The Stem Cells will be harvested by putting a line into your donors arm. Its sort of like giving blood - the blood runs into a very clever machine that brrrrs the blood round and picks out what are called undifferentiated cells (these Stem Cells have not been given a job so this is before they turn into Red or White blood cells etc) and the blood returns through the line back into the blood stream. The machine can pick out millions of cells over a 4-5 hours process. The harvest is on the whole painless and once harvested the Stem Cells are frozen and can be transported World Wide in special containers.

    Leading up to the actual SCT the patient may have been through various types of treatments to get to a stage where an Allo can proceed. 7ish days leading up to the SCT day the patient will have to go through what is called Conditioning, its a method of taking down the bodies Immune System completely. This is normally done using some very strong chemotherapy and in some cases Radiotherapy. Once the Immune System is taken down they give the harvested Stem Cells to the patient just like getting a blood transfusion through a Central Line

    The Stem Cells then go to the Job Centre in the Bone Marrow and ask for a job. This is the point where they become differentiated cells like Red and White blood cells and the all ’New You” starts to grow as the body starts to reboot the Immune System and over time the blood counts come back up.

    It's all very clever, very science fiction but very do-able and it’s also worth saying that I went into both my Allo SCTs with active cancer cells in my body.

    Due to the very specialised nature of a SCT it normally done in a dedicated SCT unit. Its a very clean environment (Ward) in a hospital, you get your own on-suite room and yes you do get visitors (some people think they have to live in a bubble) as long as every one is healthy its no problem but some units will have rules about little children.

    Remember you don’t have an immune system to fight bugs during this time so safety first, but SCT teams are very good at keeping everything under control until your new immune system kicks back in. You will be an in-patient for some of the time but this all depends on how fast the ’New You’ starts to grow.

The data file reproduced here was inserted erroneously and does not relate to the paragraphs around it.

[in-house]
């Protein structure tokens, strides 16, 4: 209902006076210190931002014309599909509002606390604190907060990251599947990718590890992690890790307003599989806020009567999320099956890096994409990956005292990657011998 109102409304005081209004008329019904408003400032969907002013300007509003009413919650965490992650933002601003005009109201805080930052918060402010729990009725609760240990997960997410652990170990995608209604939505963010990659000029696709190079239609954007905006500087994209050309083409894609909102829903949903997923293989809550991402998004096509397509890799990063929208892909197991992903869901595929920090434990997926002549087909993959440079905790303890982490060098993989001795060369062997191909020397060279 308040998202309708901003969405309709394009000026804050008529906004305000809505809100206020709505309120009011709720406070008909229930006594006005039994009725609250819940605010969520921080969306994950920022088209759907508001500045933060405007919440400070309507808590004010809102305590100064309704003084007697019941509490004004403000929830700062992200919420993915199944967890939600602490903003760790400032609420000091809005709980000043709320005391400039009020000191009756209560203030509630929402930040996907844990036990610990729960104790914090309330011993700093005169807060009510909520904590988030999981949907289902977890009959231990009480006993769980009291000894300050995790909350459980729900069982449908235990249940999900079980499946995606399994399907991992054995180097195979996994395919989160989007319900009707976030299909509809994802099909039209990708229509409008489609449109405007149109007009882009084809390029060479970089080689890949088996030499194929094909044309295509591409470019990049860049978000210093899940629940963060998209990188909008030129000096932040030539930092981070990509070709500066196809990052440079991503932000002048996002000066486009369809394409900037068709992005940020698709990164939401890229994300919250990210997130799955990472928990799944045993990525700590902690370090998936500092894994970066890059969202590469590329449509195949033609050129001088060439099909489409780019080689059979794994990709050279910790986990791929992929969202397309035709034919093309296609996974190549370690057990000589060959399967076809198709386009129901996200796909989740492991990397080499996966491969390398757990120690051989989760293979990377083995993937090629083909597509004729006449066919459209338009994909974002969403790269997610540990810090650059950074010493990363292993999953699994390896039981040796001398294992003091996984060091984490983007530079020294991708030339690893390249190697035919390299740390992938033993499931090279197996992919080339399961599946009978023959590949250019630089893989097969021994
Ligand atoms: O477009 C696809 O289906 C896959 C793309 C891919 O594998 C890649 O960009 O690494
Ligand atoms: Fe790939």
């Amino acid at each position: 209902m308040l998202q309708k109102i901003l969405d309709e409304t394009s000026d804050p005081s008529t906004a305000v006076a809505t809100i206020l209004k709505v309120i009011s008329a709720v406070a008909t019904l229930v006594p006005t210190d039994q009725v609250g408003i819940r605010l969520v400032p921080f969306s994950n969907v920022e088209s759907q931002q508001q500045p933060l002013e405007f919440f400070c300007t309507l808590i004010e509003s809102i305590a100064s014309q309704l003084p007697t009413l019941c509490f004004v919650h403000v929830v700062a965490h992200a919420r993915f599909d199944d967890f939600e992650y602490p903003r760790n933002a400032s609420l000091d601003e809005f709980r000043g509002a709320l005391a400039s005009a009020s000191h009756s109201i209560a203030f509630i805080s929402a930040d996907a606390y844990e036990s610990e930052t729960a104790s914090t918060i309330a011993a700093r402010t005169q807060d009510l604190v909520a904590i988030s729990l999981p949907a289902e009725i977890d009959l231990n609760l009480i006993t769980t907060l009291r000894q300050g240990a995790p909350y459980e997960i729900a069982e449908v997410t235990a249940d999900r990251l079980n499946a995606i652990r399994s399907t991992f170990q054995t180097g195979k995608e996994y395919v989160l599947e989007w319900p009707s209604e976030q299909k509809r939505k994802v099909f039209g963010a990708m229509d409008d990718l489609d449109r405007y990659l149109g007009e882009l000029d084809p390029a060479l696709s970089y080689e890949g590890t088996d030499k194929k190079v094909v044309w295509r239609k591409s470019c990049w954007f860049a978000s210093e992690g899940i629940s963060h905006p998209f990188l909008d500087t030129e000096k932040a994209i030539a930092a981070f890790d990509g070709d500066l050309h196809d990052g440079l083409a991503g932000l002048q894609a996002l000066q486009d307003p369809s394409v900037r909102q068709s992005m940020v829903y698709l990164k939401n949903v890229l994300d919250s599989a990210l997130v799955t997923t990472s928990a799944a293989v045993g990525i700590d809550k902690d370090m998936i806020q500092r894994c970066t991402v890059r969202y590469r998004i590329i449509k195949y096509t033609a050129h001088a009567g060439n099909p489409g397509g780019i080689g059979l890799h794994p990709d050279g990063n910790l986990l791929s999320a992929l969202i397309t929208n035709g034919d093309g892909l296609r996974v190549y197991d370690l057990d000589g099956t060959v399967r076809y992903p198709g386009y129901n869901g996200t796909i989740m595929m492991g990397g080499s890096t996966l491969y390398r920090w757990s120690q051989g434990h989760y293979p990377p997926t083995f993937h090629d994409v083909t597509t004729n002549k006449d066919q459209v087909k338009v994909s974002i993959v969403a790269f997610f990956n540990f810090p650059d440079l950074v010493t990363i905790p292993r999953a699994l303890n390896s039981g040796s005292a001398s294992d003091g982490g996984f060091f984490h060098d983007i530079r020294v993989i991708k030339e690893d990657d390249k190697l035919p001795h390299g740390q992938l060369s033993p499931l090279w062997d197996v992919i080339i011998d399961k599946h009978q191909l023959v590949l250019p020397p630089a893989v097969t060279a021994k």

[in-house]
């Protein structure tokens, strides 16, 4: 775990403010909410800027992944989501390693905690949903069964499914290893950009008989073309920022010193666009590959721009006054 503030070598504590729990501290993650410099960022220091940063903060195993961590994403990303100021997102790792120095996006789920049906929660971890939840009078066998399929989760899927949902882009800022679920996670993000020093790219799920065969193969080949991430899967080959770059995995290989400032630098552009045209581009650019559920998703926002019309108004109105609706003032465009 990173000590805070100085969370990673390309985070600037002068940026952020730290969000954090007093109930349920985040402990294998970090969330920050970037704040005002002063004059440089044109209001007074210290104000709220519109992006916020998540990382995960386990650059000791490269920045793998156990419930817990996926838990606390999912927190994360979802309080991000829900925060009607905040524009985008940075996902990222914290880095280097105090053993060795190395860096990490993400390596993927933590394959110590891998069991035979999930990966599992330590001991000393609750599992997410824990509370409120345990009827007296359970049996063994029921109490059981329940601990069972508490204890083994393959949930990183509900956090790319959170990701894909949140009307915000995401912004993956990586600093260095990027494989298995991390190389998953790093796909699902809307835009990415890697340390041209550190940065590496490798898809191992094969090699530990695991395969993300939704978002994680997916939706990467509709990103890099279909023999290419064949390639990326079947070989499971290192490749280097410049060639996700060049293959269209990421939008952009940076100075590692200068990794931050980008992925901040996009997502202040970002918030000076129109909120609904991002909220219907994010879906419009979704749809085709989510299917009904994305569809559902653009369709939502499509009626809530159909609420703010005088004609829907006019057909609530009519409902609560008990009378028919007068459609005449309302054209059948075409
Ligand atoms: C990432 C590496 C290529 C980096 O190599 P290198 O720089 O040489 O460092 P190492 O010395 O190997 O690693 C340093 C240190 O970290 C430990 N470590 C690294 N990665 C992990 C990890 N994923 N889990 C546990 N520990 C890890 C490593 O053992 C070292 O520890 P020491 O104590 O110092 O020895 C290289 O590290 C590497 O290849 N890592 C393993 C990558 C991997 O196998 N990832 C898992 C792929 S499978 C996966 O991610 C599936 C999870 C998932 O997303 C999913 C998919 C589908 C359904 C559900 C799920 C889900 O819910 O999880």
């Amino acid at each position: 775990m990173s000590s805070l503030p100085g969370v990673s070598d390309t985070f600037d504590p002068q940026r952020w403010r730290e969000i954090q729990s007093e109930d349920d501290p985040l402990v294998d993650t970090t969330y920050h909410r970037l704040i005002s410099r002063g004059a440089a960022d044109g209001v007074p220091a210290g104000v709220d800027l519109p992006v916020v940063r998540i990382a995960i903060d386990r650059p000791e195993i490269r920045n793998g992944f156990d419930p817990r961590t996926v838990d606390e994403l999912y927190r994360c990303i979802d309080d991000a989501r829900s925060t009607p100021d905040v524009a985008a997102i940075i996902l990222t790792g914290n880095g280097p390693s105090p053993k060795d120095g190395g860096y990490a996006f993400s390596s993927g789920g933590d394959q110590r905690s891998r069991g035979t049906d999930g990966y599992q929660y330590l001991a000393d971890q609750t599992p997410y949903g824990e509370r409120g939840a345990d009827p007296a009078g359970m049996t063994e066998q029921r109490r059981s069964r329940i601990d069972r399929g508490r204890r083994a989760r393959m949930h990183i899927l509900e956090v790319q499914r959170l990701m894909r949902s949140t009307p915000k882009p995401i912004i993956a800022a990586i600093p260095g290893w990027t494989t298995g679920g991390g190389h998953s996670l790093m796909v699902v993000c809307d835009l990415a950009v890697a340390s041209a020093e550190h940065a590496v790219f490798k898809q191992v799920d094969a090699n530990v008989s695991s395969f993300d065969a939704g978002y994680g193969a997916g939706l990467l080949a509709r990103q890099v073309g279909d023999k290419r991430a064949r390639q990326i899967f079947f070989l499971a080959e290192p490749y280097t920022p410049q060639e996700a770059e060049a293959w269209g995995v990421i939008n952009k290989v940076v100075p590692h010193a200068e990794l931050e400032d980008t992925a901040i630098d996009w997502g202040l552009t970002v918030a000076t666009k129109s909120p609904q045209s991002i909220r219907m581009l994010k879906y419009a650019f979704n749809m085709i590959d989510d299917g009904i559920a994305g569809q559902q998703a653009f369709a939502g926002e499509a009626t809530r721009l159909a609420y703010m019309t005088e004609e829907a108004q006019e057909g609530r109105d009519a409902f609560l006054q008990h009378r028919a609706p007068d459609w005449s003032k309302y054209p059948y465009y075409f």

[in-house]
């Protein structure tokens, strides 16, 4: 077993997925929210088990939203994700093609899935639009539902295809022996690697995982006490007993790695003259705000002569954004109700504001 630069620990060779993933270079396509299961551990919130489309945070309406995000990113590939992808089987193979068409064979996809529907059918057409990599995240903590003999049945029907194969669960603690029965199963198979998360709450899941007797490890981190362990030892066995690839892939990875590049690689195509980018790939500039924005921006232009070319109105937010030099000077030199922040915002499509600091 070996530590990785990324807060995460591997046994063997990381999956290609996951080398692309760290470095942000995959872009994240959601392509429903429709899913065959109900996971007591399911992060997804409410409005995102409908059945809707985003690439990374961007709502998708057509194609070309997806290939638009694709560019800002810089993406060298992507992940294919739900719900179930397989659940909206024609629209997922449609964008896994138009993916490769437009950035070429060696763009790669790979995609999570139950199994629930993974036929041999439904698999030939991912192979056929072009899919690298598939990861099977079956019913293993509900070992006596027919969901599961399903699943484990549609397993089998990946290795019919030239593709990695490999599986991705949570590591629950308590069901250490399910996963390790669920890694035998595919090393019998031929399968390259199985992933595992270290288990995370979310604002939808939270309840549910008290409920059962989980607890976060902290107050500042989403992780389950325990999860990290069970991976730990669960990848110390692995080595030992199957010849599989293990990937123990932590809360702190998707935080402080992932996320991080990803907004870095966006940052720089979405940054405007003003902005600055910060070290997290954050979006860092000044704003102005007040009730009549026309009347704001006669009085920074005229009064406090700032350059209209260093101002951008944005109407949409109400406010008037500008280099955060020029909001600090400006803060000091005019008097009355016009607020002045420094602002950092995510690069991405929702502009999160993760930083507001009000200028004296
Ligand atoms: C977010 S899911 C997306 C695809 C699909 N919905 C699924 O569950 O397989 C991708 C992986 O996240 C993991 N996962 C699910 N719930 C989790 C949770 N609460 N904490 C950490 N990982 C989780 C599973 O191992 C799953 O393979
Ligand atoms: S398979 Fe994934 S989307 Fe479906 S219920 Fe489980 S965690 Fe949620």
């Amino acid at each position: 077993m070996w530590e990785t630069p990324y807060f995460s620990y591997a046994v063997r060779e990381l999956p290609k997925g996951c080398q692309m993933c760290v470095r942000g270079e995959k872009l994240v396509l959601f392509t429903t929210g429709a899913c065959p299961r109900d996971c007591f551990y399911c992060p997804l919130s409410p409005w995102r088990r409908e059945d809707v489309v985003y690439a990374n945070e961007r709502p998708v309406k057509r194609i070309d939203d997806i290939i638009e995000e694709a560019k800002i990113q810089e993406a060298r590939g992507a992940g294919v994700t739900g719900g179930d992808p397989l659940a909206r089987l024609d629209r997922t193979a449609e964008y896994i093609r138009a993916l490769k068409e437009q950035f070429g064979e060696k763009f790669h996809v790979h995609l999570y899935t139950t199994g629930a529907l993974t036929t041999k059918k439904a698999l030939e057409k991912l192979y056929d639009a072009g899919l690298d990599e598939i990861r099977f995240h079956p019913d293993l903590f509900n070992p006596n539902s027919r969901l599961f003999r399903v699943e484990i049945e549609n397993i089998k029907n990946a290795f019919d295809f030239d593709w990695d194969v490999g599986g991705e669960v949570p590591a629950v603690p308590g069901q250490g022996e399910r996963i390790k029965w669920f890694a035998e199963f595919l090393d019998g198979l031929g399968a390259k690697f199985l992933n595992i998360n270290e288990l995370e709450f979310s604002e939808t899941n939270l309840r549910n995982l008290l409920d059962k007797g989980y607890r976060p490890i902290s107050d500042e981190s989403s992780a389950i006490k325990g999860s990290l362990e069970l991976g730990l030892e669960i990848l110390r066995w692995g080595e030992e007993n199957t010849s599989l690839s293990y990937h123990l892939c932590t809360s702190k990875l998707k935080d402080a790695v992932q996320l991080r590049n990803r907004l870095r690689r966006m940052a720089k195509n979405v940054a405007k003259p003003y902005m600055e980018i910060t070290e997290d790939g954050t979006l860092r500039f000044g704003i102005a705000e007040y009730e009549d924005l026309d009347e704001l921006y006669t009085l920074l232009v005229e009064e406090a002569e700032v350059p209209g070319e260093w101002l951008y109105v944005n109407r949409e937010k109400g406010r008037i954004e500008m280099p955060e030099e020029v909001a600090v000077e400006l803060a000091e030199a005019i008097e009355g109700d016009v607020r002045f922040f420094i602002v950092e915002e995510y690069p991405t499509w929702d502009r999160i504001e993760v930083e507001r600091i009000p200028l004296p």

The patient needs to be careful during the weeks following the SCT as the new Immune System is still growing so care with coming in contact with infectious environments like crowds in supermarket, restaurants, cinema etc but your team will give you some guidelines. You will also have weekly clinic appointments just so your team keep an eye on you.

    An Allo SCT is often seen as the harder of the SCT treatments as you are open to GvHD (Graft verses Host Disease) where the your body does it's very best to reject the new Stem Cells. At about day 100 your team will do a special blood test that checks to see how the graft of the new Stem Cells is getting on.

    The patient will also be on an anti-rejection/immunosuppressant drug like Cyclosporin. This works like a type of referee between your own blood cells and the new cells as they fight for dominance. To be honest its not a great drug but a necessary evil of the process and if the results of the 100 days test come back OK the team will start to reduce the Cyclosporin. My team actually told me that they were happy to see some GvHD activity as this showed the battle was being fought in my bloodstream.

    I would also say that the fatigue following a SCT is much higher than going through regular chemo but that could just be me.

    I always say that you can't do anything to control the actual medical treatments but you can make a difference to how you get through your journey, so gathering clear information can help you fight the battle between your ears.

    Mike (Thehighlander)

    It always seems impossible until its done - Nelson Mandela